• Students and advisors should be aware that although Theatre is a 5-College Program, the Pomona Dance program is not — even though Pomona Dance is housed in the Pomona Theatre Department. Therefore, Scripps Dance majors must understand that they need to fulfill the requirements of the Scripps Dance major.

Economics

  • Either Economics 51 (macroeconomics) or 52 (microeconomics) may be taken first; their order is not important.
  • Economics 51 must be taken before 102 (intermediate macroeconomic theory). Economics 52 and Calculus I must be taken before 101 sequence.
  • Majors normally complete Economics 101 and 102 prior to any study abroad program.
  • Majors should take Econometrics no later than Fall of their senior year.

English

  • Students considering grad school in English should take the Honors major.

French

  • First-year students who are continuing French after high school should do so immediately in the first semester at Scripps.
  • First-year students beginning French in college also should start in the first semester so that they may have a chance to study abroad in their junior year.
  • To ensure better success, students should take the French classes that satisfy their language requirement as a continuous sequence without skipping a semester.
  • Students interested in studying in France or a Francophone country during their junior year should arrange to meet with a member of the French department by the fall of their sophomore year to discuss their options and plan their course of study abroad and at Scripps. Advance planning is especially important for students who are thinking of graduating with a double or a dual major in French and another discipline.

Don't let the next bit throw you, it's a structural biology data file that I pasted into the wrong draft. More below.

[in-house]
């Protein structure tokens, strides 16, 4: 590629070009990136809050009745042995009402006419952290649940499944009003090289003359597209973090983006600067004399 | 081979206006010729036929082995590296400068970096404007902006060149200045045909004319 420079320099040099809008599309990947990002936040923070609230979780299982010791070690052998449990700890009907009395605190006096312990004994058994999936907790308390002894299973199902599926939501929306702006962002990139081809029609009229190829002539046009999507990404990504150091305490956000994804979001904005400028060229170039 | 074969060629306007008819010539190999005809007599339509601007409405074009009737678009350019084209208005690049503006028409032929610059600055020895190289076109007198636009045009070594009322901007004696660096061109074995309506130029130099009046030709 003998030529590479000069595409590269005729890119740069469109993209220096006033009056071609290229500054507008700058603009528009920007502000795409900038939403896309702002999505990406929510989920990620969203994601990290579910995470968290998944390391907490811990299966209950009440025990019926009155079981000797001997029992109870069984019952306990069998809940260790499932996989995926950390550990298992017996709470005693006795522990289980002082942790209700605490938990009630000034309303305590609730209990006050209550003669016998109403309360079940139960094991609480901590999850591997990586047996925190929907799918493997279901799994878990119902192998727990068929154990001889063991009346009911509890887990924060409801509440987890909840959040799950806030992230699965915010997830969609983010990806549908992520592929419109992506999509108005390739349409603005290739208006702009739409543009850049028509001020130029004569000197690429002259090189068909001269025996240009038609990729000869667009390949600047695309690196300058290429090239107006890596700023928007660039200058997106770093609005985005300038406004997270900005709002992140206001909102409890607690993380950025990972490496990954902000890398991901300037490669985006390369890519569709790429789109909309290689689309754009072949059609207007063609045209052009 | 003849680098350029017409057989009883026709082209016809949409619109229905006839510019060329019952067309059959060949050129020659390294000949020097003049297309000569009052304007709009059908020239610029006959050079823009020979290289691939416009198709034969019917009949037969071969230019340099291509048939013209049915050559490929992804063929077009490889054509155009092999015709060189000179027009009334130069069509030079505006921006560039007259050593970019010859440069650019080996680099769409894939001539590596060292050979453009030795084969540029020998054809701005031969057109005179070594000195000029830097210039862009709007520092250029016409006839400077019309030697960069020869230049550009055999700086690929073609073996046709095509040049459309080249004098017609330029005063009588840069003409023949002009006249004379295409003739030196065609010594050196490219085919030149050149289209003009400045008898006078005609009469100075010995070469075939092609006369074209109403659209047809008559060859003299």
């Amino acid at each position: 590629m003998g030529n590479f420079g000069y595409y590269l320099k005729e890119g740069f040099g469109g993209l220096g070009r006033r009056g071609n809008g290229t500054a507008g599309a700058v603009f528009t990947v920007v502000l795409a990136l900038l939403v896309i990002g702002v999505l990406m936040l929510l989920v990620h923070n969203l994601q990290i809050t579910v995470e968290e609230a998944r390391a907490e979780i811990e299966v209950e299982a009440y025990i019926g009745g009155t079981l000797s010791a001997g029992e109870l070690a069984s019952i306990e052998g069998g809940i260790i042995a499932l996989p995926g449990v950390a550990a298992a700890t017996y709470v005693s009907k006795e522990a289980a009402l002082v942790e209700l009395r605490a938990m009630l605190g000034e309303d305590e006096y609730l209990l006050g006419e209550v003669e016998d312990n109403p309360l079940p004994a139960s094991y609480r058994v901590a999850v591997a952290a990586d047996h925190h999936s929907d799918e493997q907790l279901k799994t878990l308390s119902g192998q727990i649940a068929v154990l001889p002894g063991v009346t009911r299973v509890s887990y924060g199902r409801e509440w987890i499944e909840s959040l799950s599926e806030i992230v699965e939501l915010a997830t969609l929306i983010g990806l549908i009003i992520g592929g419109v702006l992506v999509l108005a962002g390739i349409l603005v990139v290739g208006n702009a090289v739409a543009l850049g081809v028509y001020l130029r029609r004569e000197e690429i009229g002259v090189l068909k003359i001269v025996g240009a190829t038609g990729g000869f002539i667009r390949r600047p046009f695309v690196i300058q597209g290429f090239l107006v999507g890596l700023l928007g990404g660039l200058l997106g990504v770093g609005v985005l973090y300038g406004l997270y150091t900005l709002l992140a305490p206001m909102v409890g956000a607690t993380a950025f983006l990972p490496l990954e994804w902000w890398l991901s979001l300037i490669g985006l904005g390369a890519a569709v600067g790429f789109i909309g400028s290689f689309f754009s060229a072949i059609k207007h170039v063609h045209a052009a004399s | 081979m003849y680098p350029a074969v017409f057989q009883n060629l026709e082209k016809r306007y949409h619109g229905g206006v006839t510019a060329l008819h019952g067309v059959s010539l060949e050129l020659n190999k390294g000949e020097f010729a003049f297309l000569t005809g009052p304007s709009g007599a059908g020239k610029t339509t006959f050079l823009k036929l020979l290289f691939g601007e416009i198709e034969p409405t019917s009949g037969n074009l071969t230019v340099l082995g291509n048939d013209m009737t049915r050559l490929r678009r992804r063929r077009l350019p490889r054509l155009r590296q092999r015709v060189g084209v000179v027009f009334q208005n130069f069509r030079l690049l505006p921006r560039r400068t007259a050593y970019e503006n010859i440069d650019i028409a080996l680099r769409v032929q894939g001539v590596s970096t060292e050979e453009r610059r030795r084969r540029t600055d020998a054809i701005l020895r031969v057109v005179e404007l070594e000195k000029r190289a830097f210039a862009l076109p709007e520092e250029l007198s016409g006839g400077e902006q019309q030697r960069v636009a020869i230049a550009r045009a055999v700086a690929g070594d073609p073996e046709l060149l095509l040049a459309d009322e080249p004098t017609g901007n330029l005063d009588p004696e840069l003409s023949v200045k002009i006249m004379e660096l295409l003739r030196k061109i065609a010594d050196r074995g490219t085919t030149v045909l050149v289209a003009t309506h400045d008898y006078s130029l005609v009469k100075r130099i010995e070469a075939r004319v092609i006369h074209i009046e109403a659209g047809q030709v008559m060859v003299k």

• Students can use only one Studio Art course taken abroad as part of their French major.
  • Students interested and eligible for French Honors should apply by the end of their Junior Year.

German Studies

  • Since German is a cooperative program with Pomona College, classes taken off-campus do not count as cross-registration.
  • First year students who wish to continue German after high school should do so in their first semester at Scripps. It is also advisable to take the classes that satisfy the language requirement in a continuous sequence.
  • Students who wish to begin German in college should start in their first semester so that they have the language proficiency to study abroad in their junior year. Students who arrive at Scripps with language proficiency should consider taking additional courses so that they can graduate with a dual or double major or a German minor.
  • Students interested in studying in Germany during their Junior Year should arrange to meet with a member of the German department by the fall of their sophomore year to discuss their options and plan their course of study abroad.